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Where to start investing?

| March 04, 2019
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I often get the question of how do I start investing?  My answer is to start by looking at what opportunities you may have through your job.  If your employer offers a retirement program, you will want to know if they match employee contributions.  When an employer matches an employee's contribution to their retirement plan, this is often referred to as free money.  You would not want to pass up on this opportunity.  If your employer matches your contribution dollar for dollar or $0.50 to dollar you should participate in the plan.  The employer will usually match employee contributions up to a certain percentage of employee compensation, maybe 3% or 5% of wages or salary.  The matching contribution will help employees accumulate more money in their retirement account faster than contributing without the matching contribution.  This is usually the best place to start when saving for retirement.  The most likely retirement accounts a person may have access to through an employer would include 403(b), 401(k), or Simple IRA.  

If your employer does not have a retirement plan or does not match your contributions, it is usually better to look elsewhere when investing.  The main retirement account an individual should consider outside of an employer sponsored plan is what is known as an Individual Retirement Account (IRA).  An IRA can help individuals save for retirement on either a tax deferred basis or an after tax basis.  Contributions to a Traditional IRA use tax deferral to lower your income in the year you contribute.  You will be able to defer paying taxes on your contributions and growth in the account until a maximum age of 70 and 1/2.  At age 70 1/2, an individual will need to begin withdrawing money from the account, and at that point in time it will become taxable income.  An individual that is in a higher tax bracket while working, and expects to be in a lower tax bracket after retirement, will benefit from the tax deferral that a Traditional IRA has to offer.  Be aware that if an individual is younger than age 59 1/2, there is a 10% penalty on distributions from Traditional IRA accounts.

If an individual is going to be in the same tax bracket or a higher tax bracket in retirement, that person may want to consider a Roth IRA.  A Roth IRA will allow a person to invest their money on an after tax basis.  Once the account has been open at least 5 years, and the owner has reached age 59 1/2, all distributions from the Roth IRA will be tax free.  The money you invest in this account was taxed in the year you invested the money, so you will not be taxed a second time when a distribution is made from the Roth IRA.  To me, the Roth IRA has the greatest benefit to young individuals or individuals in a low tax bracket.  You pay your taxes at the low rates, and in the future you do not owe any additional taxes as long as you meet the age 59 1/2 and account being open 5 year rules.  The best thing about the Roth IRA is that you can always take out the amount you contributed without taxes or penalty.  If you are under the age of 59 1/2 the Roth IRA avoids the 10% early distribution penalty because it is a return of contribution.  If you take a distribution greater than what was contributed, you would then run into the issue of taxation and penalty if under age 59 1/2.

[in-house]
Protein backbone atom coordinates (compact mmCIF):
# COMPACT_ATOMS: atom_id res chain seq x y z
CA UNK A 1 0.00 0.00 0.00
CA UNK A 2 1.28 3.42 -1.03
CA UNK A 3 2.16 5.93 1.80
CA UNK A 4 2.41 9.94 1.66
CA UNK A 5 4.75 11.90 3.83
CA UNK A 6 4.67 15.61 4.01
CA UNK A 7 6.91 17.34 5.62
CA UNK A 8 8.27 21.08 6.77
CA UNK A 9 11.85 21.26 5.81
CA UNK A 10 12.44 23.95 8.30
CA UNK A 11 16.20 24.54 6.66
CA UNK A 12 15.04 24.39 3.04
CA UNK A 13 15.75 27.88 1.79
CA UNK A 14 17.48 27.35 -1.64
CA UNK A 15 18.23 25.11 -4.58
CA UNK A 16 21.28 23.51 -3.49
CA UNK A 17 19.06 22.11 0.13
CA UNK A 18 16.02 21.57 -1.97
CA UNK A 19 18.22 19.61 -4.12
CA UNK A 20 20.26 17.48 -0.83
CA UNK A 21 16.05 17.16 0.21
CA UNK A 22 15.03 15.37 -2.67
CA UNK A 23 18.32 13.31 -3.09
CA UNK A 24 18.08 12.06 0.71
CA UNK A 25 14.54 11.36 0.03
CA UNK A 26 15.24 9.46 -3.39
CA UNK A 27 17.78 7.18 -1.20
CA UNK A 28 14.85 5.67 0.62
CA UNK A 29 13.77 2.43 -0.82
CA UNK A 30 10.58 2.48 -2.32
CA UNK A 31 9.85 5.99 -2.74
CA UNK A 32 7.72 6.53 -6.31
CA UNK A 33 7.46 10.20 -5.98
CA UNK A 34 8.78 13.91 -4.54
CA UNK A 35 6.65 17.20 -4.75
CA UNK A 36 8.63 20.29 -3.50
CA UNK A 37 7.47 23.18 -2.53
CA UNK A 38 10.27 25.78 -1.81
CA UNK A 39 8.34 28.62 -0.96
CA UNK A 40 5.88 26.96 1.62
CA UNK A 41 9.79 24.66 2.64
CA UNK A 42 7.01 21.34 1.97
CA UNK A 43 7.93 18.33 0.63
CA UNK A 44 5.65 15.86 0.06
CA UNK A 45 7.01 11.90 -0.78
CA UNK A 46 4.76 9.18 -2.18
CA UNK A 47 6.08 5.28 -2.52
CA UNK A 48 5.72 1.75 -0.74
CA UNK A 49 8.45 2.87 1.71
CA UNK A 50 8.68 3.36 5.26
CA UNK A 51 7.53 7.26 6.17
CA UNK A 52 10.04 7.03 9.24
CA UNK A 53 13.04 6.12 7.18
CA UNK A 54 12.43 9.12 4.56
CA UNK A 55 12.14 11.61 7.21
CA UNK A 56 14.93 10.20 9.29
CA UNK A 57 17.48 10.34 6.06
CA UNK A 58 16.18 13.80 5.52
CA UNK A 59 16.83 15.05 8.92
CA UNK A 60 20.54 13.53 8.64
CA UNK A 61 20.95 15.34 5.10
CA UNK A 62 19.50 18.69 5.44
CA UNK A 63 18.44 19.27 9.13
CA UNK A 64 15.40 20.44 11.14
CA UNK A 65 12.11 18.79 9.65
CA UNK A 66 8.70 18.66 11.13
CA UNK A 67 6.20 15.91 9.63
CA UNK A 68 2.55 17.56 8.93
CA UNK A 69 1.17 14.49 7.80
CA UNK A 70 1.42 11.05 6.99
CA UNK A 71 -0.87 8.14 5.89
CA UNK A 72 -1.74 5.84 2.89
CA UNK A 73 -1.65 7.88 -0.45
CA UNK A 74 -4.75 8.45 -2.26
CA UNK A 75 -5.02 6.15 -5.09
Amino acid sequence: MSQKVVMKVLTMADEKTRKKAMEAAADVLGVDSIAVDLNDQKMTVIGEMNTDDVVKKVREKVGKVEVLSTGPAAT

Be aware that there are income eligibility issues to consider before investing in either a Roth or Traditional IRA.  To find out if you are eligible do a simple google search for IRA income eligibility.  Also for 2019, a person may only contribute up to $6,000 into IRAs and if over the age of 50 the total is $7,000.  These numbers are $5,500 and $6,500 for 2018.   These values are totals for IRA accounts and not on a per account basis.  

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